January 28, 2009

Staffpicks

Things to do this week

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Thursday, Jan. 29

The Payton Brothers

Countrypolitan has many names and metaphors, and The Payton Brothers sound like they’re comfortable will all of them, thanks. The Bloomington group (a veritable invasion this weekend; see: The Delicious staffpick) has planted its feet in a post-country world thanks to shared bills with Cross Canadian Ragweed, Big Smith and Leon Russell.

Small wonder, that: Jason Payton’s time in the bluegrass group Wildwood was a considerable factor in brother Ryan’s decision to join him. Once in the same zip code, the pair spent three years honing their message with a slew of basement recordings. Now they’re back in the area for good, with a new, self-titled album for sale. —Mat Herron

Highlands Taproom

1279 Bardstown Road

www.highlandstaproom.com

Free; 9 p.m.

 

<FILM>

Friday, Jan. 30

Derby City Film Series

Someone recently asked me if I had seen any good movies lately. My answer, of course, was no, not necessarily because there aren’t any out, but mainly because I haven’t had the motivation to shell out nearly $20 for two tickets and wade through the gangs of squawking Edward Cullen enthusiasts, unsure if the movie will even be worth the effort or if I’ll just end up making out like everyone else. But here’s a new idea: The Derby City Film Festival is kicking off their Internet radio show, “Derby City Film Chat,” and a free monthly film series that begins Friday.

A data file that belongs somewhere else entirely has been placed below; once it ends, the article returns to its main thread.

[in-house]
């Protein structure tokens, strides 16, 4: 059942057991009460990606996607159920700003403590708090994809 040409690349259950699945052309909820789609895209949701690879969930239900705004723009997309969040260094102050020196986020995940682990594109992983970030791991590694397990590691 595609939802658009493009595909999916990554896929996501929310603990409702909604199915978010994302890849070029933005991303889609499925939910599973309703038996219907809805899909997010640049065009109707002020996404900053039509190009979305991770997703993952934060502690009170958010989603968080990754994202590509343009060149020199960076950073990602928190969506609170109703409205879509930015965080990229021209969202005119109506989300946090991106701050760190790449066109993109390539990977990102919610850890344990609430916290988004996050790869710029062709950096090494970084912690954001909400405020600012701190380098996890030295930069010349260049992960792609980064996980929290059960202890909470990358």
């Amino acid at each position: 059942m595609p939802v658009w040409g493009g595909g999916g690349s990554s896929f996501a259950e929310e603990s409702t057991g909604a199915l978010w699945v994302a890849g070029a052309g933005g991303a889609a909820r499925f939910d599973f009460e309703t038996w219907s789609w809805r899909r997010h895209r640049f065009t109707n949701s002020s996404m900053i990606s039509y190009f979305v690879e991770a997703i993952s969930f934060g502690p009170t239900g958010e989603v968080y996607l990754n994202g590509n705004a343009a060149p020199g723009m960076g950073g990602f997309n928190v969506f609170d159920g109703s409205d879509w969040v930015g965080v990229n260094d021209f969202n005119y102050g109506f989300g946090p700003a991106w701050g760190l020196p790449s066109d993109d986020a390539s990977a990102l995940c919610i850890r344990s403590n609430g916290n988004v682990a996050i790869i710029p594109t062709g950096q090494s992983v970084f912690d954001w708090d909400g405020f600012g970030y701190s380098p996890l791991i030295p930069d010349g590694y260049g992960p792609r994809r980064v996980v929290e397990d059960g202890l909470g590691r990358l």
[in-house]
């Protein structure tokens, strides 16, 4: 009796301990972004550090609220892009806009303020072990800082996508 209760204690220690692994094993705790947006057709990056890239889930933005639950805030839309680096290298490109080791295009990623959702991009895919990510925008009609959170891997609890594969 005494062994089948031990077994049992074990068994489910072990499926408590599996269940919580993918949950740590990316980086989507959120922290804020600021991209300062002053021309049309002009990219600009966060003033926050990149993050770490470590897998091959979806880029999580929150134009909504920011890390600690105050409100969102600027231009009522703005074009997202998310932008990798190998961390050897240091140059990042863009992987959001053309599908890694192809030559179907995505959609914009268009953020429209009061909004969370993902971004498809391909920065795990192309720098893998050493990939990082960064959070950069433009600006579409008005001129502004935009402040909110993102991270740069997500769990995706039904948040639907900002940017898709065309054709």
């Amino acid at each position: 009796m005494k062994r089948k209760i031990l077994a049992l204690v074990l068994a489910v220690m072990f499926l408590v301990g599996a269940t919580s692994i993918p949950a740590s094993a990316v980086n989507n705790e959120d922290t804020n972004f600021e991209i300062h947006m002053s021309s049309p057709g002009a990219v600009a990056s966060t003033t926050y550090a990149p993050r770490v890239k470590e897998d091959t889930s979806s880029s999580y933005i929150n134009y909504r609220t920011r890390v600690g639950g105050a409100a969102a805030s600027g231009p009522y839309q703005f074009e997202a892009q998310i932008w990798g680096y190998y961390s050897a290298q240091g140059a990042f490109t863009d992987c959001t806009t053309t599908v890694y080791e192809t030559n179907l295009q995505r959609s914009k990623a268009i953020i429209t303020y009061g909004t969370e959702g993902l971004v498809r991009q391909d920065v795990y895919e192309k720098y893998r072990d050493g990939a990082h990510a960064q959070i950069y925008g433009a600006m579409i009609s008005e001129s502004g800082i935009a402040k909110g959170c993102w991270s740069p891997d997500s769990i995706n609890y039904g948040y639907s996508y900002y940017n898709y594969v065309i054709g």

“We accepted 19 films from local and regional filmmakers at least year’s festival, but there were so many more entries that we didn’t accept, and we wanted a way to showcase those films as well,” explains DCFF co-founder Kristofer Rommel. The series will showcase films connected to Louisville or the region, with this month’s films being “Finale I” and “Finale II” by local actors and founders of True Dreams Productions William Cothron and James Hardin. Kris and Ashley Rommel of DCFF hope that this series will unite local filmmakers and showcase their work to more moviegoers, who can also discuss the films with them. As for the film chat, it airs every Tuesday at 11 p.m. on blogtalkradio.com. Did I mention it’s free? —Jane Mattingly

Vernon Coffee Roaster

1575 Story Ave.

www.derbycityfilmfest.com

Free; 7 p.m.

 

<BEADS>

Friday, Jan. 30

Mardi Gras Ball

I had a Mardi Gras hookup this year. A friend who works for a liquor company invited me to crash at her hotel, on Bourbon Street, with a balcony. Unfortunately, I just don’t have the funds to scrape up even for a car rental. Yes, this recession sucks, but it’s not going to stop me from celebrating. On Friday, the Historic Frankfort Avenue hosts a Mardi Gras-themed F.A.T. Friday Trolley Hop (6-10:30 p.m.), which also includes the Mardi Gras Ball at the Mellwood Arts Center. The party features Reva Deveraux as MC, Cajun music by Crushed Velvet, a best mask contest and door prizes, including a trip for two to New Orleans. Oh, and beads. Lots of beads. It is still undetermined whether you’ll have to get them the old fashioned way, or just by asking politely. Admission is $3, with a portion of the proceeds benefiting the United Crescent Hill Ministries. —Sara Havens